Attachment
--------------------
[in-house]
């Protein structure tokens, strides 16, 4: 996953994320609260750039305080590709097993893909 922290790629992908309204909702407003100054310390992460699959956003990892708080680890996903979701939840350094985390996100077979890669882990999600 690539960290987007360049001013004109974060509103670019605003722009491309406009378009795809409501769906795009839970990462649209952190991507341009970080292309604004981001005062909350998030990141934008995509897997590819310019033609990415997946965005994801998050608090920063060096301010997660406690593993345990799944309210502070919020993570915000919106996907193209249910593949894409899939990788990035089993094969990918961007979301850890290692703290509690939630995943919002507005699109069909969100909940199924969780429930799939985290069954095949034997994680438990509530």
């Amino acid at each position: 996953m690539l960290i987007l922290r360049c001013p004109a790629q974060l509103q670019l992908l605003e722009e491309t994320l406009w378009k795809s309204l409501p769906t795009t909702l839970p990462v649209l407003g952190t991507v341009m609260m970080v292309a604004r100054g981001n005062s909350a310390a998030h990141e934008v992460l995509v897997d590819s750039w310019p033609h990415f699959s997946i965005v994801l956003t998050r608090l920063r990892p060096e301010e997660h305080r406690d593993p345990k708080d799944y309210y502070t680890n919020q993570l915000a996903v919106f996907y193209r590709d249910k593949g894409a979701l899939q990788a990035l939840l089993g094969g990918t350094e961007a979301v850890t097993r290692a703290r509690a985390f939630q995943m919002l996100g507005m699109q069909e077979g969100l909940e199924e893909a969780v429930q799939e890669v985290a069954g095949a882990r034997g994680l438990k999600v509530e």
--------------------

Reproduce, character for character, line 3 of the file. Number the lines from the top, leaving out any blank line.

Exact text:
């Amino acid at each position: 996953m690539l960290i987007l922290r360049c001013p004109a790629q974060l509103q670019l992908l605003e722009e491309t994320l406009w378009k795809s309204l409501p769906t795009t909702l839970p990462v649209l407003g952190t991507v341009m609260m970080v292309a604004r100054g981001n005062s909350a310390a998030h990141e934008v992460l995509v897997d590819s750039w310019p033609h990415f699959s997946i965005v994801l956003t998050r608090l920063r990892p060096e301010e997660h305080r406690d593993p345990k708080d799944y309210y502070t680890n919020q993570l915000a996903v919106f996907y193209r590709d249910k593949g894409a979701l899939q990788a990035l939840l089993g094969g990918t350094e961007a979301v850890t097993r290692a703290r509690a985390f939630q995943m919002l996100g507005m699109q069909e077979g969100l909940e199924e893909a969780v429930q799939e890669v985290a069954g095949a882990r034997g994680l438990k999600v509530e």